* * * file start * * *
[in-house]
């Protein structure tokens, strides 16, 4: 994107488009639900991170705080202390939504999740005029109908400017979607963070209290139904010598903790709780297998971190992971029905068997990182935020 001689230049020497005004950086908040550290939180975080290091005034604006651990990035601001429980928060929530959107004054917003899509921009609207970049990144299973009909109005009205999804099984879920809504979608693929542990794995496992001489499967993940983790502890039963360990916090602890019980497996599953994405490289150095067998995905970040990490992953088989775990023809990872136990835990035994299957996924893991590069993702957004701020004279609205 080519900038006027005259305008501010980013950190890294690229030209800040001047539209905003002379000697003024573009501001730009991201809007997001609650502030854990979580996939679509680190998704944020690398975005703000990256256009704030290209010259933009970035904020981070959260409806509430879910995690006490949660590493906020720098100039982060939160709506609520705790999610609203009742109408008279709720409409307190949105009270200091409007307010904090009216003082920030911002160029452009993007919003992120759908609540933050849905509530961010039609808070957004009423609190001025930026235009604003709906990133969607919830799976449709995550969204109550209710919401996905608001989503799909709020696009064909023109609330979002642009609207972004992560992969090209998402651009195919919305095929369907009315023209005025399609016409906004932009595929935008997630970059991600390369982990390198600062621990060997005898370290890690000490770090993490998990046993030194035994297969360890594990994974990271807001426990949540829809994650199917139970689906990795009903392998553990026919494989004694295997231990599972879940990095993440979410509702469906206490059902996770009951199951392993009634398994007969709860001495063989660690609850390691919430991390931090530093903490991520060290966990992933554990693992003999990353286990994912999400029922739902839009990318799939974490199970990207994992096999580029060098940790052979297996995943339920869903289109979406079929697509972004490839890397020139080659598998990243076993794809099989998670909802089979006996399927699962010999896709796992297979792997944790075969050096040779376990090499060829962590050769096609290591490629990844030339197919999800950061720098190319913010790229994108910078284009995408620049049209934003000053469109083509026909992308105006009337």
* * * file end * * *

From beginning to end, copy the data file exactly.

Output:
[in-house]
């Protein structure tokens, strides 16, 4: 994107488009639900991170705080202390939504999740005029109908400017979607963070209290139904010598903790709780297998971190992971029905068997990182935020 001689230049020497005004950086908040550290939180975080290091005034604006651990990035601001429980928060929530959107004054917003899509921009609207970049990144299973009909109005009205999804099984879920809504979608693929542990794995496992001489499967993940983790502890039963360990916090602890019980497996599953994405490289150095067998995905970040990490992953088989775990023809990872136990835990035994299957996924893991590069993702957004701020004279609205 080519900038006027005259305008501010980013950190890294690229030209800040001047539209905003002379000697003024573009501001730009991201809007997001609650502030854990979580996939679509680190998704944020690398975005703000990256256009704030290209010259933009970035904020981070959260409806509430879910995690006490949660590493906020720098100039982060939160709506609520705790999610609203009742109408008279709720409409307190949105009270200091409007307010904090009216003082920030911002160029452009993007919003992120759908609540933050849905509530961010039609808070957004009423609190001025930026235009604003709906990133969607919830799976449709995550969204109550209710919401996905608001989503799909709020696009064909023109609330979002642009609207972004992560992969090209998402651009195919919305095929369907009315023209005025399609016409906004932009595929935008997630970059991600390369982990390198600062621990060997005898370290890690000490770090993490998990046993030194035994297969360890594990994974990271807001426990949540829809994650199917139970689906990795009903392998553990026919494989004694295997231990599972879940990095993440979410509702469906206490059902996770009951199951392993009634398994007969709860001495063989660690609850390691919430991390931090530093903490991520060290966990992933554990693992003999990353286990994912999400029922739902839009990318799939974490199970990207994992096999580029060098940790052979297996995943339920869903289109979406079929697509972004490839890397020139080659598998990243076993794809099989998670909802089979006996399927699962010999896709796992297979792997944790075969050096040779376990090499060829962590050769096609290591490629990844030339197919999800950061720098190319913010790229994108910078284009995408620049049209934003000053469109083509026909992308105006009337």